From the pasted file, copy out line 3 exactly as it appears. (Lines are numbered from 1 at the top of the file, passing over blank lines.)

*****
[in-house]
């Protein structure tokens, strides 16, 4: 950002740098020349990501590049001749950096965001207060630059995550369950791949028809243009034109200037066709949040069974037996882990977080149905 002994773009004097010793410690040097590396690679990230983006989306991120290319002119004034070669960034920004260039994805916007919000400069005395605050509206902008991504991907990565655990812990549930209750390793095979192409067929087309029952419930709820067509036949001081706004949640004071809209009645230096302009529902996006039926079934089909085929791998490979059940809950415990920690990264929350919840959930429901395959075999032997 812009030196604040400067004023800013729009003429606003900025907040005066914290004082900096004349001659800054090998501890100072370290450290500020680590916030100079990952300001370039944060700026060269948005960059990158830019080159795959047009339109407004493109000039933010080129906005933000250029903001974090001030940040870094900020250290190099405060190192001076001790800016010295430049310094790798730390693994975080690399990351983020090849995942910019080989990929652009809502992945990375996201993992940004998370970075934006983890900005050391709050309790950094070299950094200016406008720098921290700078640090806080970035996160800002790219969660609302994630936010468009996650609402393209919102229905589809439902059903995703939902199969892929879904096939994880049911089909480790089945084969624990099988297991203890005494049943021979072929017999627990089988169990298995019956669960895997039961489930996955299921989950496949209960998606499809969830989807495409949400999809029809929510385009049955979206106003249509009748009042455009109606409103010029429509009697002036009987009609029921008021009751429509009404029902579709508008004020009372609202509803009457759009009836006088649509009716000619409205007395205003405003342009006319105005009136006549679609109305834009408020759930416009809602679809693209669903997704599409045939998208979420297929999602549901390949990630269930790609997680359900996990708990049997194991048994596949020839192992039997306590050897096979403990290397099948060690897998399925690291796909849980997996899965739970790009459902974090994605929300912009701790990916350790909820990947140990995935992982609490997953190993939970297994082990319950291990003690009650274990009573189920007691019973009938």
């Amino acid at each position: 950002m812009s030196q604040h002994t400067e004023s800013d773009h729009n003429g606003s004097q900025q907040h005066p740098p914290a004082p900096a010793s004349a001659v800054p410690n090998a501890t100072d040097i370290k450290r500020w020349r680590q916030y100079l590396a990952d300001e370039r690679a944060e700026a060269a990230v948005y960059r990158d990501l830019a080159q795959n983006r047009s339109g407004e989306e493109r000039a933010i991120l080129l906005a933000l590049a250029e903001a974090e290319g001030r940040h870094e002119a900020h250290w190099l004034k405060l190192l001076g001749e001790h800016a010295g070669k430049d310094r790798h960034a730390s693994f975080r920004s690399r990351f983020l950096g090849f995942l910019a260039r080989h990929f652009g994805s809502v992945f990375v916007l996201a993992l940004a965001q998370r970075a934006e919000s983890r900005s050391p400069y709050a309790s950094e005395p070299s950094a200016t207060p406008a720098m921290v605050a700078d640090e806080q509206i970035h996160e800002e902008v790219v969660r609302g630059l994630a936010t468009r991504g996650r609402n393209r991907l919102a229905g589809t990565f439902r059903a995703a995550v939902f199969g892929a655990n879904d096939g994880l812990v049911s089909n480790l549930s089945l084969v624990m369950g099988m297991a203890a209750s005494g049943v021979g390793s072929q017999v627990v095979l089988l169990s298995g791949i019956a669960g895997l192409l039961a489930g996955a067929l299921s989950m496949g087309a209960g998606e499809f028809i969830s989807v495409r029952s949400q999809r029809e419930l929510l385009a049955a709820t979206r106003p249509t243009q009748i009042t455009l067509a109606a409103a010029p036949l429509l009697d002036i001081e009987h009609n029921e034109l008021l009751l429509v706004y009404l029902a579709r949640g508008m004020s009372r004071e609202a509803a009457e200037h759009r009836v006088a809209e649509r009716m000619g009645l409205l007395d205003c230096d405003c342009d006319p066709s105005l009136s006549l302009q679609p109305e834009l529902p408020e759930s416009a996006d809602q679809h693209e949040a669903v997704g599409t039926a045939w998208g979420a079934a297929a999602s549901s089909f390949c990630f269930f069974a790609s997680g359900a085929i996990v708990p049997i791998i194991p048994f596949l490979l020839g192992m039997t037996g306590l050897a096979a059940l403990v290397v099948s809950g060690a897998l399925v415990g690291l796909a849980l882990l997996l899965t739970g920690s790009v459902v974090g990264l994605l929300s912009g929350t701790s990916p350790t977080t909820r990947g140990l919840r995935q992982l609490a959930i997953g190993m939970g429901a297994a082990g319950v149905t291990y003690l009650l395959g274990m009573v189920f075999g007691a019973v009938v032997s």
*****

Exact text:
């Amino acid at each position: 950002m812009s030196q604040h002994t400067e004023s800013d773009h729009n003429g606003s004097q900025q907040h005066p740098p914290a004082p900096a010793s004349a001659v800054p410690n090998a501890t100072d040097i370290k450290r500020w020349r680590q916030y100079l590396a990952d300001e370039r690679a944060e700026a060269a990230v948005y960059r990158d990501l830019a080159q795959n983006r047009s339109g407004e989306e493109r000039a933010i991120l080129l906005a933000l590049a250029e903001a974090e290319g001030r940040h870094e002119a900020h250290w190099l004034k405060l190192l001076g001749e001790h800016a010295g070669k430049d310094r790798h960034a730390s693994f975080r920004s690399r990351f983020l950096g090849f995942l910019a260039r080989h990929f652009g994805s809502v992945f990375v916007l996201a993992l940004a965001q998370r970075a934006e919000s983890r900005s050391p400069y709050a309790s950094e005395p070299s950094a200016t207060p406008a720098m921290v605050a700078d640090e806080q509206i970035h996160e800002e902008v790219v969660r609302g630059l994630a936010t468009r991504g996650r609402n393209r991907l919102a229905g589809t990565f439902r059903a995703a995550v939902f199969g892929a655990n879904d096939g994880l812990v049911s089909n480790l549930s089945l084969v624990m369950g099988m297991a203890a209750s005494g049943v021979g390793s072929q017999v627990v095979l089988l169990s298995g791949i019956a669960g895997l192409l039961a489930g996955a067929l299921s989950m496949g087309a209960g998606e499809f028809i969830s989807v495409r029952s949400q999809r029809e419930l929510l385009a049955a709820t979206r106003p249509t243009q009748i009042t455009l067509a109606a409103a010029p036949l429509l009697d002036i001081e009987h009609n029921e034109l008021l009751l429509v706004y009404l029902a579709r949640g508008m004020s009372r004071e609202a509803a009457e200037h759009r009836v006088a809209e649509r009716m000619g009645l409205l007395d205003c230096d405003c342009d006319p066709s105005l009136s006549l302009q679609p109305e834009l529902p408020e759930s416009a996006d809602q679809h693209e949040a669903v997704g599409t039926a045939w998208g979420a079934a297929a999602s549901s089909f390949c990630f269930f069974a790609s997680g359900a085929i996990v708990p049997i791998i194991p048994f596949l490979l020839g192992m039997t037996g306590l050897a096979a059940l403990v290397v099948s809950g060690a897998l399925v415990g690291l796909a849980l882990l997996l899965t739970g920690s790009v459902v974090g990264l994605l929300s912009g929350t701790s990916p350790t977080t909820r990947g140990l919840r995935q992982l609490a959930i997953g190993m939970g429901a297994a082990g319950v149905t291990y003690l009650l395959g274990m009573v189920f075999g007691a019973v009938v032997s």